The vast majority of discussion about digital advancements and war has focused on operations exclusively within the cyberspace domain, or “cyber warfare.” However, what makes cyber warfare a potential game changer for modern conflict is the connection that states have built between digital capabilities and conventional warfare. These connections create lucrative cyber targets that impact conventional military effectiveness. It is therefore important to understand not only a state’s (or non-state’s) cyber capabilities, but also its use of digital technologies to conduct conventional conflict within the air, sea, land, and space domains. For some states, digital capabilities play only a small role in their overall strategy, while others’ digital capabilities are linchpins in their conventional warfighting strategies. Whether a state is only marginally reliant on digital technologies, completely independent of these technologies, or completely dependent on them has a significant impact on both crisis dynamics and conventional military capabilities. Three categories of digital dependency illustrate how the spectrum of digital reliance impacts conflict: digitally-independent, digitally-enabled, and digitally-dependent states.
Digitally-independent states use almost no digital technologies to conduct conventional warfighting. This means their weapons generally are not linked to larger networks and can conduct only basic line-of-sight targeting functions. Communications are limited to fixed cable, analog satellite relays, and radio/high frequency transmissions. For digitally-independent militaries, command and control over the horizon is significantly limited, mobile operations are difficult, if not impossible, to execute, and large data transfers are either very slow or impossible. Intelligence is primarily human, manned aircraft photography, or non-cyber signals intelligence. States that are digitally independent have trouble conducting coordinated, decentralized warfare and have limited ability to respond in near real time to adversary changes or conduct dynamic precision targeting. These states are, however, less vulnerable to cyber attacks. Their reliance on less sophisticated and less diffuse networks leaves very few useful cyber targets and means that attacks on digital infrastructures are less likely to affect overall combat effectiveness.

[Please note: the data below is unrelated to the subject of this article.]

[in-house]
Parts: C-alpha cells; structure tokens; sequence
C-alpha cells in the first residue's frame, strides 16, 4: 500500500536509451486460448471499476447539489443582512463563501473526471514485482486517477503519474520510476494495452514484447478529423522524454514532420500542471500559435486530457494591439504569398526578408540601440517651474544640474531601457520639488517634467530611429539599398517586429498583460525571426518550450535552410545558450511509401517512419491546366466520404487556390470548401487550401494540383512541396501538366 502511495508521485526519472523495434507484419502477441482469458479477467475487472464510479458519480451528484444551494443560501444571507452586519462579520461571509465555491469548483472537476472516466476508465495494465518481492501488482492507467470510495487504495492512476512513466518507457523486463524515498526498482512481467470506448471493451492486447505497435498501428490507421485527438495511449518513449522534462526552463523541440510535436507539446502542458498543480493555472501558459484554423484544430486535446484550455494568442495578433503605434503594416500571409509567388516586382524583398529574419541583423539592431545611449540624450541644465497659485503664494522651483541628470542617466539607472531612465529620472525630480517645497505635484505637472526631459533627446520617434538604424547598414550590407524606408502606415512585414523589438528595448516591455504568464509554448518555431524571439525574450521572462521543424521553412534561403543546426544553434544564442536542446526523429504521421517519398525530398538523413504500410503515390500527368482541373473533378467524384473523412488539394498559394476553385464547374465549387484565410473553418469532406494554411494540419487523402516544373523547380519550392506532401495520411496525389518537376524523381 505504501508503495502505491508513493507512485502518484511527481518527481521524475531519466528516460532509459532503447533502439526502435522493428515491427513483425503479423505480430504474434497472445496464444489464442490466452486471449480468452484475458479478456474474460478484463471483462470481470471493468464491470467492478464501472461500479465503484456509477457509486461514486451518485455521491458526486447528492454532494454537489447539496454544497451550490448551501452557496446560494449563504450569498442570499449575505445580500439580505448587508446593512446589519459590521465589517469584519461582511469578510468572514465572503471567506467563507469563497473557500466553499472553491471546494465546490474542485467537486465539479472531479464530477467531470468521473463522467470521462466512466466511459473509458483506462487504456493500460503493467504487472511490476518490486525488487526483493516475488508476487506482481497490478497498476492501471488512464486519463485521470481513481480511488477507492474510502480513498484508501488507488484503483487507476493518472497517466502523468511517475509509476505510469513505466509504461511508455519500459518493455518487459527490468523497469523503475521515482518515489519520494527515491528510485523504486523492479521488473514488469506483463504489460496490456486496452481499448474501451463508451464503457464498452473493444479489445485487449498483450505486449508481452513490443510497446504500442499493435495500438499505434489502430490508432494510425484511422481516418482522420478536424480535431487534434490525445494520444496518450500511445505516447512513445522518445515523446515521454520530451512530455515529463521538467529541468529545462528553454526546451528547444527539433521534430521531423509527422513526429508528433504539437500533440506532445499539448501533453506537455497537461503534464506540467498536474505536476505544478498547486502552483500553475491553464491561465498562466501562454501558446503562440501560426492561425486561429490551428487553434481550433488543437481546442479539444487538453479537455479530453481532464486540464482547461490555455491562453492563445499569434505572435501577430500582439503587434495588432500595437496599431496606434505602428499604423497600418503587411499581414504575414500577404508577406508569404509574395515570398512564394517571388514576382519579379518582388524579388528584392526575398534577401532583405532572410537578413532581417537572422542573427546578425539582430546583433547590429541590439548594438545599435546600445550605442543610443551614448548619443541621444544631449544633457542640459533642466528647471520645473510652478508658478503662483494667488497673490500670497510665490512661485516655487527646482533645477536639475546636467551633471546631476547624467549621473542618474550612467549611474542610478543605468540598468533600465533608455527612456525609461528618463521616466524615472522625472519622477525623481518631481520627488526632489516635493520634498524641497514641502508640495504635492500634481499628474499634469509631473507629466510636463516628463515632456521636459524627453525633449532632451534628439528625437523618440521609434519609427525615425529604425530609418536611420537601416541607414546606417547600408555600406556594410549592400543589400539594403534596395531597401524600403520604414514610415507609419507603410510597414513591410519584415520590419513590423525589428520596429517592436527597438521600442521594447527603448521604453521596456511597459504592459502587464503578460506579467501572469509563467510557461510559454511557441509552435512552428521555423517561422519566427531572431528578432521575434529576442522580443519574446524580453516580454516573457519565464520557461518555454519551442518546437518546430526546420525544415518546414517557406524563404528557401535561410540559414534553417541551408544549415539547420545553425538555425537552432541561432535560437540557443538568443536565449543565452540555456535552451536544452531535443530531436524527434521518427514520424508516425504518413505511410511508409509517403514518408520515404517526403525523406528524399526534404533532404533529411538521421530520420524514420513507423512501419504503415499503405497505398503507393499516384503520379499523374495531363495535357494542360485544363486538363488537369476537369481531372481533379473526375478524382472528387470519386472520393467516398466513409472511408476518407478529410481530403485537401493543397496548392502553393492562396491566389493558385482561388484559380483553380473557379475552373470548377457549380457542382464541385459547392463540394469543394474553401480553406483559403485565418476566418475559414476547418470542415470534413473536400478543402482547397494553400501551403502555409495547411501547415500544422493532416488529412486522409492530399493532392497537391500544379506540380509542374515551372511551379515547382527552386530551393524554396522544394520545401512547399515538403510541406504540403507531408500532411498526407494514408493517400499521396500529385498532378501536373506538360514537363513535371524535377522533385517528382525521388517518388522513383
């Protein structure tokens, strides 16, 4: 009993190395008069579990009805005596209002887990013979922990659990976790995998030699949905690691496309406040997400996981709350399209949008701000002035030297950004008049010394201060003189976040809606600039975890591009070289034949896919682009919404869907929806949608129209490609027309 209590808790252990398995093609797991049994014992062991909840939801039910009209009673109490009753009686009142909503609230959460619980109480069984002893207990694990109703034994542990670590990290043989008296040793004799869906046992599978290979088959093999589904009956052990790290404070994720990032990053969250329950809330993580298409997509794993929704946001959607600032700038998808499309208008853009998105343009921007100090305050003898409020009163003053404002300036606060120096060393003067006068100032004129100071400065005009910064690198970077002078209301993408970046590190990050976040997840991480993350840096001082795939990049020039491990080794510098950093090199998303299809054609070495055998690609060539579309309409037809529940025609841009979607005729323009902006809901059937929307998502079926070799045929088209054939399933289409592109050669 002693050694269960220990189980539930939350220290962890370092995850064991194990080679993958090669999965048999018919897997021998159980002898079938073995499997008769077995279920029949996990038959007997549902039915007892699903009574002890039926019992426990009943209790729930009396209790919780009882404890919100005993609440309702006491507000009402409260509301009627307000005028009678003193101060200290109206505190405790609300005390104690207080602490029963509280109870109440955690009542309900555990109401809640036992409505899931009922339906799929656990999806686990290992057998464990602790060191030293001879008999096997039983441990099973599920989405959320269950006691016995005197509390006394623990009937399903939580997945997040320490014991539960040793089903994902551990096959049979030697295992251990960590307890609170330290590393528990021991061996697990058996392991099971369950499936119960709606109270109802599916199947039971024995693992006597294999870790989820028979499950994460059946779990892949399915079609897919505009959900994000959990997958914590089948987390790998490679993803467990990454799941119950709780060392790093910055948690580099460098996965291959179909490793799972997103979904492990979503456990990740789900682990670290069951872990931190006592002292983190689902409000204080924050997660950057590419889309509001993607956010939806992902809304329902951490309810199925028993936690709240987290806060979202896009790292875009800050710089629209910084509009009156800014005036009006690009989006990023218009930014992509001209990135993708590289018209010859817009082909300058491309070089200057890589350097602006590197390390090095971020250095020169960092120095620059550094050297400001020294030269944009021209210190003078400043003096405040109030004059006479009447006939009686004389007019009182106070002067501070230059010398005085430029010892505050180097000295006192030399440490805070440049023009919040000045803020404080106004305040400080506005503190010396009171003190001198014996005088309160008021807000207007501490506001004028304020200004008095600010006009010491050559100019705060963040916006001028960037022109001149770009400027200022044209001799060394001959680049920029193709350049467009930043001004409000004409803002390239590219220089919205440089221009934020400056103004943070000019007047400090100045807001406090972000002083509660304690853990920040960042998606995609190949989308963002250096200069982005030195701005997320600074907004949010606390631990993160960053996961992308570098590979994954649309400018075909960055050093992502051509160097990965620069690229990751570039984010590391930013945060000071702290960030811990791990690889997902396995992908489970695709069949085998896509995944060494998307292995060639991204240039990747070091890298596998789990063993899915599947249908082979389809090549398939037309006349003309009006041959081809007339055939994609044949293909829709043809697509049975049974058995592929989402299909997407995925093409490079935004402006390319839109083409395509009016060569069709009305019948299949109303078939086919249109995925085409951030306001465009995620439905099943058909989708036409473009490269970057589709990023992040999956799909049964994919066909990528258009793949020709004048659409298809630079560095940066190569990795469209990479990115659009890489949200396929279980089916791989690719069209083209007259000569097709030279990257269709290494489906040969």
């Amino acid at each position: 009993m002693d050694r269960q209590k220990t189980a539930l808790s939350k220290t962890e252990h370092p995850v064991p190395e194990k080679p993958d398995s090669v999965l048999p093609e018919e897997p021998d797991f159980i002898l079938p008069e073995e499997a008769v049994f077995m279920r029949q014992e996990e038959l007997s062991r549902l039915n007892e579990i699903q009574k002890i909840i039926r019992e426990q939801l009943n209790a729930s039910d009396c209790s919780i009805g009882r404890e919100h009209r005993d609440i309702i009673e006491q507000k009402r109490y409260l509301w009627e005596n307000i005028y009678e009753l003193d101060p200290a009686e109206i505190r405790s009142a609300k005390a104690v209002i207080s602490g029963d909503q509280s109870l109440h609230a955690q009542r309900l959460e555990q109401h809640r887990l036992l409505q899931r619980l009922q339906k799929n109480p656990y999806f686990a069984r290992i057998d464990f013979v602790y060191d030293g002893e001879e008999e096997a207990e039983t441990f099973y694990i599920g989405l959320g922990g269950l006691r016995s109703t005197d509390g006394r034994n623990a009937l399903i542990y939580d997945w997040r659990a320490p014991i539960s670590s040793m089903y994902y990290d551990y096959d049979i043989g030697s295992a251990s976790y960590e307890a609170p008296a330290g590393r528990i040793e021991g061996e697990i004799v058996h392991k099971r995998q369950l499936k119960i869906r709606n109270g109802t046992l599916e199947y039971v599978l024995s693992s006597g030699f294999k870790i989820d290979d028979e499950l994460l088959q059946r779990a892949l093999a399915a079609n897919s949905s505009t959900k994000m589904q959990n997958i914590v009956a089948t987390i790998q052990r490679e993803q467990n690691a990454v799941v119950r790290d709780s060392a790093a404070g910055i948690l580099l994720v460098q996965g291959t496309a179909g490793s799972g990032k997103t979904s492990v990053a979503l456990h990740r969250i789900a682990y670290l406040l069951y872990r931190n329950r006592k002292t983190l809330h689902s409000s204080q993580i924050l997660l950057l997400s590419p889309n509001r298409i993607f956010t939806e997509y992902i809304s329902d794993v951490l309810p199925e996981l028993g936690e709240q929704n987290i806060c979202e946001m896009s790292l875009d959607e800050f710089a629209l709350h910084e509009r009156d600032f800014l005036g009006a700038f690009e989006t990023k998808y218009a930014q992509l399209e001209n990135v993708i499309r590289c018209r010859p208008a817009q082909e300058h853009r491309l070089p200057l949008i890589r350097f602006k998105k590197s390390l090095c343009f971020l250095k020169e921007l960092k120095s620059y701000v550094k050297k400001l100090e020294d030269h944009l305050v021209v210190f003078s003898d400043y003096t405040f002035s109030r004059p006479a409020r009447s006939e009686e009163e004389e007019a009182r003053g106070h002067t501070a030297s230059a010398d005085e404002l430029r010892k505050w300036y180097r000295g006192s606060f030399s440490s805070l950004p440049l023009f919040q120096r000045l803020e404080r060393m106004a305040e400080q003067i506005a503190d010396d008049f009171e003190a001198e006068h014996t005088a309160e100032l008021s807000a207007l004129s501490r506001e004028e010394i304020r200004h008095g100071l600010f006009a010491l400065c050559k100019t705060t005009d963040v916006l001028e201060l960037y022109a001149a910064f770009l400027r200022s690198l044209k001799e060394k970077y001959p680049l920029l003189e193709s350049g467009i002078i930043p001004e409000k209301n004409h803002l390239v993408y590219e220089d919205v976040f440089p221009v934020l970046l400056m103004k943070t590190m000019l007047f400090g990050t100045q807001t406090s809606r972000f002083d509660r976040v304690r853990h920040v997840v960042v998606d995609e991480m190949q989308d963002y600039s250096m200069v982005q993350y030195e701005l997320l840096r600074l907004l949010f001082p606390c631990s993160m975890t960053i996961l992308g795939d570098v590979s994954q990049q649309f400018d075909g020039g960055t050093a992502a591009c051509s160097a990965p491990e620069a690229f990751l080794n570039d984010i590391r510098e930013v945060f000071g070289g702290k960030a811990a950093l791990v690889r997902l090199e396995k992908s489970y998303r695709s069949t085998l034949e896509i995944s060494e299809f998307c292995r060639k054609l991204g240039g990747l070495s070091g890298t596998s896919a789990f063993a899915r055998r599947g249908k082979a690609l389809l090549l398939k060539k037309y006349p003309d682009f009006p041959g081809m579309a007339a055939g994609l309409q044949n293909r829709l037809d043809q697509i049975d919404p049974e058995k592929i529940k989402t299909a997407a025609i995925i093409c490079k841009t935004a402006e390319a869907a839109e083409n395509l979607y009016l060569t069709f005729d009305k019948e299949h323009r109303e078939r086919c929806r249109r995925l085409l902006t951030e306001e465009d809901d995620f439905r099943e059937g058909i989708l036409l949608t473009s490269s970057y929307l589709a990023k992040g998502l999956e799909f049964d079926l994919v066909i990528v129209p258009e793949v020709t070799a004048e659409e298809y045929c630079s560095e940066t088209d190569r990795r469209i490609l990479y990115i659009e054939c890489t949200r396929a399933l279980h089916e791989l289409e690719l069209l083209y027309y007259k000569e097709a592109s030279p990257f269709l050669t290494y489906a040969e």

Very few states today are completely digitally independent. However, there are states that – with limited military budgets, few larger nations willing to support them, and perhaps a largely domestic security focus – are still reliant on Cold War-era analog technologies. These are, for example, states like Cuba or Zimbabwe. To date, digital independence has been less a conscious strategy for states to mitigate vulnerabilities and more a default condition created because of lack of resources or security needs.